(2) Had the evolutionary process been different, or had the primordial soup been mixed from a different recipe, so to speak, or stirred at a different temperature, human nature, if it existed at all, might have been noticeably altered, along with the allegedly moral values atheist theory insists arise from it.  Evolution might well have yielded a quite different array of species than it has, and humans might not be the most intelligent species and they might flourish in ways radically different from those that now obtain.  That is, one can easily imagine a set of markedly different biological conditions, a set of conditions that demonstrated the physiological supremacy of a non-human species, one that flourished after the fashion, say, of an intelligent cockroach.  Cockroach-style flourishing would then become the measure of virtue, and not that means of flourishing that we humans sometimes now employ.  In other words, the moral absolutes yielded by the atheist system of thought (biological might makes moral right) are neither truly moral nor truly absolute.   They are simply that set of actions that the biological winners perceive to tend most effectively toward the pleasure and prosperity of their own species, which is, to put it bluntly, simply species bigotry parading as morality.
         To make the point in a different direction, precisely why the actions that conduce to the flourishing of the most intelligent and biologically innovative survivors of natural selection, whatever those survivors happened to be like, should be called morality is not clear and has not been (indeed cannot be) metaphysically justified or properly established.  In other words, what is here propounded by the atheists is not true morality.  It is an intellectual misfire that bases morality on the philosophically injudicious assumption that somehow biological might makes moral right, or that merely by succeeding biologically a species gets to use itself as the measure of good and evil.  This is not a system of moral absolutes; it is a system of biological relativism.  It is selfishness masquerading as the basis for right and wrong.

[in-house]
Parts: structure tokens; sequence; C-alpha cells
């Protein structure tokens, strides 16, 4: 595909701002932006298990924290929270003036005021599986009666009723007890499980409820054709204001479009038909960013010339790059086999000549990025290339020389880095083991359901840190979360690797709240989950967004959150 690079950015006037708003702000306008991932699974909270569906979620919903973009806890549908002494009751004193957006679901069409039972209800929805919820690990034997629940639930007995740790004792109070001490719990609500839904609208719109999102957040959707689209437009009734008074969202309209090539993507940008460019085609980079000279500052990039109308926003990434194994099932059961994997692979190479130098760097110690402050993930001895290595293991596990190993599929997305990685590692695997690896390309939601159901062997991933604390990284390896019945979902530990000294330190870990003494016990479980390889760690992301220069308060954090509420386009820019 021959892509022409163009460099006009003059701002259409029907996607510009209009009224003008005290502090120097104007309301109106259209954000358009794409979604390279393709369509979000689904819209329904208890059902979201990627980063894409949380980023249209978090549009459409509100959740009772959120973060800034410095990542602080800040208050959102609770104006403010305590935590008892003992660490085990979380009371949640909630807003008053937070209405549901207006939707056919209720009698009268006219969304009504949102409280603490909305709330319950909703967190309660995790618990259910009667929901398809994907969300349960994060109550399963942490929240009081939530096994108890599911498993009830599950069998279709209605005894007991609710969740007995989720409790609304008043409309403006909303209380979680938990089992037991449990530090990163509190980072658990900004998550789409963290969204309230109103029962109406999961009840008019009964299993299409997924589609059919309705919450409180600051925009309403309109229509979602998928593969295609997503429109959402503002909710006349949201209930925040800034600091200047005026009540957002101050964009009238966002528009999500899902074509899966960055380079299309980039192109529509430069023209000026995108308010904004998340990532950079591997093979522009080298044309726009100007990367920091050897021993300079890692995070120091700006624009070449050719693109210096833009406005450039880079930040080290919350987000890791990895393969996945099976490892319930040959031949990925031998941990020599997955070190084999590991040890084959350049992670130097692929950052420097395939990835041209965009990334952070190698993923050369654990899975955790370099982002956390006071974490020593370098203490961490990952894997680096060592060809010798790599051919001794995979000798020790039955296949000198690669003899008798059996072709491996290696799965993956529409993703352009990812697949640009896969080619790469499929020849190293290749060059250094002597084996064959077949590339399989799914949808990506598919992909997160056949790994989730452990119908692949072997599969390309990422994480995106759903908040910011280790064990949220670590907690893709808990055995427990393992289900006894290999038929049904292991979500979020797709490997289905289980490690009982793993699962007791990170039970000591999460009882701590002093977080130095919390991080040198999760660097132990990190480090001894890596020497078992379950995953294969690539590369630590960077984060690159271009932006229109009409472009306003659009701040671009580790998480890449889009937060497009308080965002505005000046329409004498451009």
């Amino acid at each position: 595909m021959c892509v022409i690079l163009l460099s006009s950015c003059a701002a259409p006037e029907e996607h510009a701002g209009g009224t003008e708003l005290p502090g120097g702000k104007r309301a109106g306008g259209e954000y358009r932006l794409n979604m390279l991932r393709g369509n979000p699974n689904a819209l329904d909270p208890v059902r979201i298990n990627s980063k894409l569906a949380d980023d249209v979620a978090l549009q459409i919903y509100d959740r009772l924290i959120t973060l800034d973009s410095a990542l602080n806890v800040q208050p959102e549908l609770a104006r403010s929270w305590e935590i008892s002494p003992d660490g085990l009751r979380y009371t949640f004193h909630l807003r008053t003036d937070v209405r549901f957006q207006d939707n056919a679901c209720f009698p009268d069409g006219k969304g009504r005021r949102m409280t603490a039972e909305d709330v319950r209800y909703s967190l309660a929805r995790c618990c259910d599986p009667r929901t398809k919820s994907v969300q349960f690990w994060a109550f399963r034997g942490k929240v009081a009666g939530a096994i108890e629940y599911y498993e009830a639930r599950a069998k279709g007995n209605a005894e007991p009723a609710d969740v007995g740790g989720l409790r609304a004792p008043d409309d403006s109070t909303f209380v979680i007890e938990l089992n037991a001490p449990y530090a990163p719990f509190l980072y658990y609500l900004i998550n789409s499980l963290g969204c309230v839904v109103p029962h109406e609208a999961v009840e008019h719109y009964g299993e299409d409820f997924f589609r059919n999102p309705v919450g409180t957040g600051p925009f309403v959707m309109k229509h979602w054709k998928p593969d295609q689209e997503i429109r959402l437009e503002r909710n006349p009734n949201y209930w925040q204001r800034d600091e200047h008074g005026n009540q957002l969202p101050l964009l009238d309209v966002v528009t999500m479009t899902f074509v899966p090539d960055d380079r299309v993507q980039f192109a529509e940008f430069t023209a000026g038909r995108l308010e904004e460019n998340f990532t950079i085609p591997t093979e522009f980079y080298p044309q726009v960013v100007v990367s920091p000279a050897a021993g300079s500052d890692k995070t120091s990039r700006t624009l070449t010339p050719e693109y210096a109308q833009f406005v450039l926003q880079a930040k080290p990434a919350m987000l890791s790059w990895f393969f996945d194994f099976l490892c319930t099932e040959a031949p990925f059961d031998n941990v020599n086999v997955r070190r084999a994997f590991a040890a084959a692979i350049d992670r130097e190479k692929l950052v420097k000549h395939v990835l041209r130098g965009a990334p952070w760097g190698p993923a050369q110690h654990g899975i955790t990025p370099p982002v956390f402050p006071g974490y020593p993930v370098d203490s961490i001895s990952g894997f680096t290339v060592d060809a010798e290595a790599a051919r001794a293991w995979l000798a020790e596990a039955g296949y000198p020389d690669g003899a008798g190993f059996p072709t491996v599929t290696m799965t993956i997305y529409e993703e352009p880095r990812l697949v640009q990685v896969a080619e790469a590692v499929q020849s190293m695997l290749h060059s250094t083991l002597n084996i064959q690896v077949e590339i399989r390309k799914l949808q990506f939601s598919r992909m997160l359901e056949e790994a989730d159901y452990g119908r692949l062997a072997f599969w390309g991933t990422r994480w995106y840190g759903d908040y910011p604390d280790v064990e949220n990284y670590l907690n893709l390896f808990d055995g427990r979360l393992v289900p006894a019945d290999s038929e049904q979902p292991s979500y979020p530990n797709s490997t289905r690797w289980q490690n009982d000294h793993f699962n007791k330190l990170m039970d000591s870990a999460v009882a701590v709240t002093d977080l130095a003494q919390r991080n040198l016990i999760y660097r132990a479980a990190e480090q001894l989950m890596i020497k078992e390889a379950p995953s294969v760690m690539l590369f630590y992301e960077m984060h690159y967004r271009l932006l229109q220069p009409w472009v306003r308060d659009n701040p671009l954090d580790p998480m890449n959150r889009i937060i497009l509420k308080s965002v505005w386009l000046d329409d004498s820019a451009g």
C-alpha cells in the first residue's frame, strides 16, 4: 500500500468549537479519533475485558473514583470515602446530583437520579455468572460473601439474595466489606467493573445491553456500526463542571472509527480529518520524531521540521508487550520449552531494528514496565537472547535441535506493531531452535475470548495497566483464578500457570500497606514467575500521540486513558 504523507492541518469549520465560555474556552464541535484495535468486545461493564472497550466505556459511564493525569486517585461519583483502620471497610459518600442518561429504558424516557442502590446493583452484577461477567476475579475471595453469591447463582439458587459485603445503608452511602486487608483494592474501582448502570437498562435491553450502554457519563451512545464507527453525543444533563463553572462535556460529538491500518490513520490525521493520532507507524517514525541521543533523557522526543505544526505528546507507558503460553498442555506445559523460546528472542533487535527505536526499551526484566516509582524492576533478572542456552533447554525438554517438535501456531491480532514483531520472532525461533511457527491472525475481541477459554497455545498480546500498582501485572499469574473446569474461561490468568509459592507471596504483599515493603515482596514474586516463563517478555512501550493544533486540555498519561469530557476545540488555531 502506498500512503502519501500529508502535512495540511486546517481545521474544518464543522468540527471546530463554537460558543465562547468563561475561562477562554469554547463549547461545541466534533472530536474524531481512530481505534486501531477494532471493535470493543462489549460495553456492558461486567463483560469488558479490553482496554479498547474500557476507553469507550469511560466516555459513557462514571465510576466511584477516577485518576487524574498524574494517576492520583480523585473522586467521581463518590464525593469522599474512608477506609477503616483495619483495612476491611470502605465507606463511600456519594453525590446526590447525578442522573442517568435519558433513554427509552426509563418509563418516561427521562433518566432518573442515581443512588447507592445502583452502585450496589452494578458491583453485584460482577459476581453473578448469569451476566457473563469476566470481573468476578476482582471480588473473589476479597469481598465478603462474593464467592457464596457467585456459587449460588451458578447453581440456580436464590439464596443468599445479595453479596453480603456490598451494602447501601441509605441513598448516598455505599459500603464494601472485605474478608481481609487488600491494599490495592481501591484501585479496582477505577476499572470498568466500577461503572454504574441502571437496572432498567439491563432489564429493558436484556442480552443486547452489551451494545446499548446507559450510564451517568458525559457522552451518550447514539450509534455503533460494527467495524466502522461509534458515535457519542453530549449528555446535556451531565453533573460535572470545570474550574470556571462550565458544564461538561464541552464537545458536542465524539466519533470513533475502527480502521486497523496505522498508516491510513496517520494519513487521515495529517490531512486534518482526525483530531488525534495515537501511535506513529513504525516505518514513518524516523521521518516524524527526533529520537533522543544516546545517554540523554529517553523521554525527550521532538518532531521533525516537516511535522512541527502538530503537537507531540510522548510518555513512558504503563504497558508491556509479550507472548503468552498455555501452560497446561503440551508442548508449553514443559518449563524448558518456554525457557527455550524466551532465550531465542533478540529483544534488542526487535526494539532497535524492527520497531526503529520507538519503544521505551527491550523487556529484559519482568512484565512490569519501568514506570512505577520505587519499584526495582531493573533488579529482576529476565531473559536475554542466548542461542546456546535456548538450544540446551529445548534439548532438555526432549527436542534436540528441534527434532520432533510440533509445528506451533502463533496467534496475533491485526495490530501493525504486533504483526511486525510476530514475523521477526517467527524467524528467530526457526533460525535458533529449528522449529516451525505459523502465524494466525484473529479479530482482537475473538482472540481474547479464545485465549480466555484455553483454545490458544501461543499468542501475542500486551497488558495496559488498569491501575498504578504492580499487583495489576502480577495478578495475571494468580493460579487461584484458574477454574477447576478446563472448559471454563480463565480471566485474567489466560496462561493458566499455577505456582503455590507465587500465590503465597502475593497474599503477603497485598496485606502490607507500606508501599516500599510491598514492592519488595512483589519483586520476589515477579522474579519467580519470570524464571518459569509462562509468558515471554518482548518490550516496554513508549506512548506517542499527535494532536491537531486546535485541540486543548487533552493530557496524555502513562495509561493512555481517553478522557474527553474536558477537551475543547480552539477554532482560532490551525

That those actions which conduce to the flourishing of the most biologically innovative survivors of natural selection should be called "moral" merely confuses with right and wrong those actions that seem to the atheists of that species to permit that species to flourish at one particular point in its evolution.  If in the atheistic worldview species evolve, then the species whose flourishing they appoint as the arbiter of morality was sufficiently different in its earlier stages of development from what it is now, and will be likely be sufficiently different in its later stages of development, that those means by which it now flourishes might be significantly different both from what they once were and might eventually become.  We simply do not know.  But whatever those unknown facts were in the past and will be in the future, the atheist must endorse them as moral, however grotesque and wicked they might actually be.  If so, what are now called right and wrong in the atheist view are not moral absolutes, but simply that set of actions perceived to be most efficient at the moment.  What set of actions will be so perceived in the distant future is still an open question, a question that might receive a starkly different answer then than either it now does or previously did, but which the atheist system of thought must nevertheless consider morally correct and universally binding if it is to employ the language of moral absolutes.  In short, to our previous charges of species bigotry and biological relativism we now must add time relativism and moral contradiction -- but not moral absolutes.  The new atheists cannot find metaphysical grounding for their claims to morality.  They cannot talk about how religion ruins everything because the word "ruins" implies a morality not metaphysically available in the atheist worldview.  They can say they do not like what religion does, and that they prefer something else.  But they can raise no truly moral objection.